PARK CITY -- There is no escaping the old neighborhood, or more pointedly, the old man in this flashback to the rite-of-passage summer of four Queens teens. With an uptown indie cast of Robert Downey Jr., Dianne Wiest
, Chazz Palminteri
and even a quick whiff of Rosario Dawson
, this coming-of-age saga might steam up initial boxoffice based on the marquee, but word-of-mouth will flatten this sweaty saga.
Told in a muddled flashback form as Dito (Downey) re-creates his youth, "A Guide to Recognizing Your Saints" traces back to summer 1986 when Dito and his three not-so-magnificent cronies trolled the mean streets of Queens, nearly under the Hellsgate Bridge. Oozing testosterone and spewing their bruised attitudes, they are petty predators, harassing the girls, tormenting the store owners and confronting their least-favored ethnic neighbors.
In their own minds, they are big men on the block. But, ultimately, they are afraid to leave their tiny world. It's no wonder since they congregate around Dito's small-minded father (Palminteri), who rants about the idiocy of ever leaving New York. In essence, the fearful foursome channel their energies into street thuggery, battling Puerto Ricans and anyone who resembles an outsider. Not surprisingly, it's an outsider, a Scottish student, who encourages young Dito to follow his dream and move to California. That's the main dramatic tension: Dito's tug between leaving home in order to live, or staying in that discomfort zone where he will surely wither.
Unfortunately, screenwriter-director Dito Montiel
(who distilled from his own memoirs) never musters our sympathies for Dito to leave and find himself. After a while, the crudeness and venality of the central characters proves as stifling as the incessant Queens summer heat does to our dubious protagonists.
While there are dashes of jarringly raw dialogue and doses of from-the-block swagger, "Saints" struts its stuff mainly with only dull fury. Montiel's storytelling bangs ahead in a cacophony of dull repetition: There's too much ditto to this Dito.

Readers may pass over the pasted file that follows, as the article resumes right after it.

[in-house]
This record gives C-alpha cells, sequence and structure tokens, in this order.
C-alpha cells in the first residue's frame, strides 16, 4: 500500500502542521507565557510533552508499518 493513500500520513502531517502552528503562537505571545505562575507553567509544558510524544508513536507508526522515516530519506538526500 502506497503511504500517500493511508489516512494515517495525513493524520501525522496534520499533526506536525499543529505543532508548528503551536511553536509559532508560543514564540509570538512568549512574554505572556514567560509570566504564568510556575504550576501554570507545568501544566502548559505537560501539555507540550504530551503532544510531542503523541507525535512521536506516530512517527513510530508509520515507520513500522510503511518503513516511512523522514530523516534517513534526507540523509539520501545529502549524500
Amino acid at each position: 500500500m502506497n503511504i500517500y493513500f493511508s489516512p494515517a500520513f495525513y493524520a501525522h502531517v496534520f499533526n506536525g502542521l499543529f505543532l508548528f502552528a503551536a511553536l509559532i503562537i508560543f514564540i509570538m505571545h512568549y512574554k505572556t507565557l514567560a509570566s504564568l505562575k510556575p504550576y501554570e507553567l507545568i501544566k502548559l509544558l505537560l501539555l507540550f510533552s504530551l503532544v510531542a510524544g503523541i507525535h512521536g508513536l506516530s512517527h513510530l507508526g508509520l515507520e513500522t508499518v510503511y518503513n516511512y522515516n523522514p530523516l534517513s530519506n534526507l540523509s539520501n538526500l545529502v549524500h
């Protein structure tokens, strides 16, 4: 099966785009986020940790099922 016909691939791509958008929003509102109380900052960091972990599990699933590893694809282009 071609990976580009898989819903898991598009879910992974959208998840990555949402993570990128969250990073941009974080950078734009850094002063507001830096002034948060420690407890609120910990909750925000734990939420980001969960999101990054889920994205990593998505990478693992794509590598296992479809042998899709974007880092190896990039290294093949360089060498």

Further enervating the drama are the uneven technical contributions. The tepid music of Jonathan Elias and the lumbering pace from Montiel and editors Peter Tellefsen and Jake Pushinsky
combine to drain the personal stories.
The performances, including Downey's properly weary turn as the drained-out Dito, are what's best about "Saints". As the paterfamilias is in denial about his own health and the worth of his own philosophical spewing, Palminteri bursts with mule-headed rage; he is a ferocious and credible malevolence. In a brief appearance, Dawson captures the vigor and staying power of a young woman who has not been beaten down by her neighborhood's unsavory saints.
A GUIDE TO RECOGNIZING YOUR SAINTS
Original Media, Xingu Films, Belladonna Prods.
Screenwriter-director: Dito Montiel
Producers: Trudy Styler, Travis Swords
, Charlie Corwin
, Clara Markowicz
Executive producers: Sting, Bobby Sager, Peter Sahagen
, Armand Mackey
Director of photography: Eric Gautier
Production designer: Jody Asnes
Music: Jonathan Elias
Costume designer: Sandra Hernandez
Editors: Christopher Tellefsen
, Jake Pushinsky
Dito: Robert Downey Jr.
Young Dito: Shia LaBeouf
Monty: Chazz Palminteri
Flori: Dianne Wiest
Young Antonio: Channing Tatum
Young Laurie: Melonie Diaz
Mike O'Shea: Martin Compston
Older Antonio: Eric Roberts
Laurie: Rosario Dawson
No MPAA rating
Running time -- 90 minutes